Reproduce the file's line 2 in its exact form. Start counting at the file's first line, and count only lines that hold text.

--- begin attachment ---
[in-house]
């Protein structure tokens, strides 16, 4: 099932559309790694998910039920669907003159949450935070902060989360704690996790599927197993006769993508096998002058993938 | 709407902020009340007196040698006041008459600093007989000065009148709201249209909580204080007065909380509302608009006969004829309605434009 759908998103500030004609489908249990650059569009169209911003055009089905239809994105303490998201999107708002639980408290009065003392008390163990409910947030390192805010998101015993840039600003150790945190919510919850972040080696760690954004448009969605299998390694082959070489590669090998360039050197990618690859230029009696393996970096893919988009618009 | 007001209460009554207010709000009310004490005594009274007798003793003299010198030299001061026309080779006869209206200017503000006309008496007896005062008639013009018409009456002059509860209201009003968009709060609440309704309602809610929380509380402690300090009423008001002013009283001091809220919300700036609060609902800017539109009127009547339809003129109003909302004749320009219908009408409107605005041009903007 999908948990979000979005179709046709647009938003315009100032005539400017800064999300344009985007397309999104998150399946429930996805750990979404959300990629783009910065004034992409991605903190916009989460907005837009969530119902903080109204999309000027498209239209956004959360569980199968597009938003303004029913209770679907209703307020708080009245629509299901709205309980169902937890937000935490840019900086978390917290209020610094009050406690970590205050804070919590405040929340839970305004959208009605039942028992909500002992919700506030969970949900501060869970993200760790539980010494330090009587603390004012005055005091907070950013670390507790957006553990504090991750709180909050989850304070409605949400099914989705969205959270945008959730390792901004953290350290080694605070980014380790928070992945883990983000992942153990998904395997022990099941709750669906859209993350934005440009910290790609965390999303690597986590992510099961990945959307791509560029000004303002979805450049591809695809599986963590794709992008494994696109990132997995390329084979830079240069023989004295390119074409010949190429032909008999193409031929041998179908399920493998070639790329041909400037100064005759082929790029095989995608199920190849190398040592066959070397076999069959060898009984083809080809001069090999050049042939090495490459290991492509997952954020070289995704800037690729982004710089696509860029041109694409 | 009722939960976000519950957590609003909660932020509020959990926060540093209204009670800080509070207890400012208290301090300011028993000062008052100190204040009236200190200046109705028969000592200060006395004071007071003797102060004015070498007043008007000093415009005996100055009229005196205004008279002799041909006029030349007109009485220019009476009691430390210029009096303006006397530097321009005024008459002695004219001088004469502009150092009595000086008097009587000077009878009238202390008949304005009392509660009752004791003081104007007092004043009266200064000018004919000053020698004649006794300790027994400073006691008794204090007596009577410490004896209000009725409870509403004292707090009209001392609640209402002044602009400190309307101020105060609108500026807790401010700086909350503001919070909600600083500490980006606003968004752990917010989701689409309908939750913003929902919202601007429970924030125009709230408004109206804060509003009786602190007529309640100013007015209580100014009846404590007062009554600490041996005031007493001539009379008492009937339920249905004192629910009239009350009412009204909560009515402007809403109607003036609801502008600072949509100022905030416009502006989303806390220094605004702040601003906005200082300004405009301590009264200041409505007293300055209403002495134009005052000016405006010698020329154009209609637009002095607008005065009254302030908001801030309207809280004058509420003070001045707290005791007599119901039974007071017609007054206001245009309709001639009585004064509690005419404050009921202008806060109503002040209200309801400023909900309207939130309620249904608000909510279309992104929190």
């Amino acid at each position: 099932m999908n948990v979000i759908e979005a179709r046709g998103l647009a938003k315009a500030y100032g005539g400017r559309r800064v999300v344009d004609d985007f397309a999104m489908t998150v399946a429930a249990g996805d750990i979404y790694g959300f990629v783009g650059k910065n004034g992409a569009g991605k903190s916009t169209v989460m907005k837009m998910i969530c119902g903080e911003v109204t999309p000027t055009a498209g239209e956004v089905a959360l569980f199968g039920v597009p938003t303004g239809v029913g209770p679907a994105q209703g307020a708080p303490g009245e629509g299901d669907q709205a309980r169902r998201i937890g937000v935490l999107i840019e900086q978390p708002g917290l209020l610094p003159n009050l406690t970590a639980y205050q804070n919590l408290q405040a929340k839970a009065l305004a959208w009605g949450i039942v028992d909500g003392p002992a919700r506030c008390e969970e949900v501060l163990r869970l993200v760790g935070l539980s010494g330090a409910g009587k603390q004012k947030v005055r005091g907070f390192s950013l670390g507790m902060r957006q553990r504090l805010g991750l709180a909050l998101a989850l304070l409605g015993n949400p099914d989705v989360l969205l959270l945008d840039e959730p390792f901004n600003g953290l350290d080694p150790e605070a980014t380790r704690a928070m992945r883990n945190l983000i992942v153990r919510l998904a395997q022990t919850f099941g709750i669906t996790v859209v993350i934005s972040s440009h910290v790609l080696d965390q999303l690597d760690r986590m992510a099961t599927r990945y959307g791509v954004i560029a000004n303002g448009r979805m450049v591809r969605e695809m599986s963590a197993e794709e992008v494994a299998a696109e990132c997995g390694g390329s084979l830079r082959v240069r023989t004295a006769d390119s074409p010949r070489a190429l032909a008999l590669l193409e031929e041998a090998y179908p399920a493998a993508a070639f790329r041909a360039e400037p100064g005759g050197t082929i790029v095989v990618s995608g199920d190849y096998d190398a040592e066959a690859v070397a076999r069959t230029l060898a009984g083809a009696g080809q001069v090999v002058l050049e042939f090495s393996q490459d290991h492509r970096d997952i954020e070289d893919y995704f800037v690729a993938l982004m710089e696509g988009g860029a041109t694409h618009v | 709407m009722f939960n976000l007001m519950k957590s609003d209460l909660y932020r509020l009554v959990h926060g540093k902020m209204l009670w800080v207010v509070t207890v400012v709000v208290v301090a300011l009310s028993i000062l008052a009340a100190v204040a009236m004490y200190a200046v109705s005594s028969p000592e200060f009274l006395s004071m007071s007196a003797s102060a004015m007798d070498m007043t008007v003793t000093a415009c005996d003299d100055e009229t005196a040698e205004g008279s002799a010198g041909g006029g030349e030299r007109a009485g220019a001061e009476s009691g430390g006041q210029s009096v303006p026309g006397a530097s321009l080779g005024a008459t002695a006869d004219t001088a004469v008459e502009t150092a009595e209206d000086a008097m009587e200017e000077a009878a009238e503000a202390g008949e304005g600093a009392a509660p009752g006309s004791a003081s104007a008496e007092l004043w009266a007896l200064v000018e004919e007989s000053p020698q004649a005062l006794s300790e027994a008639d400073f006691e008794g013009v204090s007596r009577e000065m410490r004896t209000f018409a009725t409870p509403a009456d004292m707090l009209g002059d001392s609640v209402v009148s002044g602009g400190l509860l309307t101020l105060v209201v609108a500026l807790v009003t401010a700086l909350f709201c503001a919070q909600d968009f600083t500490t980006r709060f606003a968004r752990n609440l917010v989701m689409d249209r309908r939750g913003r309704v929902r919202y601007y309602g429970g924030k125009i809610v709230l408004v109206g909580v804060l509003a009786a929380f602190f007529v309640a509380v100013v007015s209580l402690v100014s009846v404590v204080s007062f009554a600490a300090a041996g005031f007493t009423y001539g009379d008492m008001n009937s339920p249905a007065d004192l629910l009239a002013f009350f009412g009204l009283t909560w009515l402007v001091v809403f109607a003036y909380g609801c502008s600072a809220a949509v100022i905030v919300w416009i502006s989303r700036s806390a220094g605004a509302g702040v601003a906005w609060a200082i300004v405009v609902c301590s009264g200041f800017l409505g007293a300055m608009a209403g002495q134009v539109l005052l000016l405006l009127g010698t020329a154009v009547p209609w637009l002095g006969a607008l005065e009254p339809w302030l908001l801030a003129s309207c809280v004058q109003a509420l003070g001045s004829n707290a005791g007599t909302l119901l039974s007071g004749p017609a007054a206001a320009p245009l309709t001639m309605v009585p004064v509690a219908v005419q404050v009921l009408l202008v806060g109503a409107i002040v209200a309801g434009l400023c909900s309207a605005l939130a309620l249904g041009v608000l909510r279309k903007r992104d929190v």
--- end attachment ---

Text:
């Protein structure tokens, strides 16, 4: 099932559309790694998910039920669907003159949450935070902060989360704690996790599927197993006769993508096998002058993938 | 709407902020009340007196040698006041008459600093007989000065009148709201249209909580204080007065909380509302608009006969004829309605434009 759908998103500030004609489908249990650059569009169209911003055009089905239809994105303490998201999107708002639980408290009065003392008390163990409910947030390192805010998101015993840039600003150790945190919510919850972040080696760690954004448009969605299998390694082959070489590669090998360039050197990618690859230029009696393996970096893919988009618009 | 007001209460009554207010709000009310004490005594009274007798003793003299010198030299001061026309080779006869209206200017503000006309008496007896005062008639013009018409009456002059509860209201009003968009709060609440309704309602809610929380509380402690300090009423008001002013009283001091809220919300700036609060609902800017539109009127009547339809003129109003909302004749320009219908009408409107605005041009903007 999908948990979000979005179709046709647009938003315009100032005539400017800064999300344009985007397309999104998150399946429930996805750990979404959300990629783009910065004034992409991605903190916009989460907005837009969530119902903080109204999309000027498209239209956004959360569980199968597009938003303004029913209770679907209703307020708080009245629509299901709205309980169902937890937000935490840019900086978390917290209020610094009050406690970590205050804070919590405040929340839970305004959208009605039942028992909500002992919700506030969970949900501060869970993200760790539980010494330090009587603390004012005055005091907070950013670390507790957006553990504090991750709180909050989850304070409605949400099914989705969205959270945008959730390792901004953290350290080694605070980014380790928070992945883990983000992942153990998904395997022990099941709750669906859209993350934005440009910290790609965390999303690597986590992510099961990945959307791509560029000004303002979805450049591809695809599986963590794709992008494994696109990132997995390329084979830079240069023989004295390119074409010949190429032909008999193409031929041998179908399920493998070639790329041909400037100064005759082929790029095989995608199920190849190398040592066959070397076999069959060898009984083809080809001069090999050049042939090495490459290991492509997952954020070289995704800037690729982004710089696509860029041109694409 | 009722939960976000519950957590609003909660932020509020959990926060540093209204009670800080509070207890400012208290301090300011028993000062008052100190204040009236200190200046109705028969000592200060006395004071007071003797102060004015070498007043008007000093415009005996100055009229005196205004008279002799041909006029030349007109009485220019009476009691430390210029009096303006006397530097321009005024008459002695004219001088004469502009150092009595000086008097009587000077009878009238202390008949304005009392509660009752004791003081104007007092004043009266200064000018004919000053020698004649006794300790027994400073006691008794204090007596009577410490004896209000009725409870509403004292707090009209001392609640209402002044602009400190309307101020105060609108500026807790401010700086909350503001919070909600600083500490980006606003968004752990917010989701689409309908939750913003929902919202601007429970924030125009709230408004109206804060509003009786602190007529309640100013007015209580100014009846404590007062009554600490041996005031007493001539009379008492009937339920249905004192629910009239009350009412009204909560009515402007809403109607003036609801502008600072949509100022905030416009502006989303806390220094605004702040601003906005200082300004405009301590009264200041409505007293300055209403002495134009005052000016405006010698020329154009209609637009002095607008005065009254302030908001801030309207809280004058509420003070001045707290005791007599119901039974007071017609007054206001245009309709001639009585004064509690005419404050009921202008806060109503002040209200309801400023909900309207939130309620249904608000909510279309992104929190």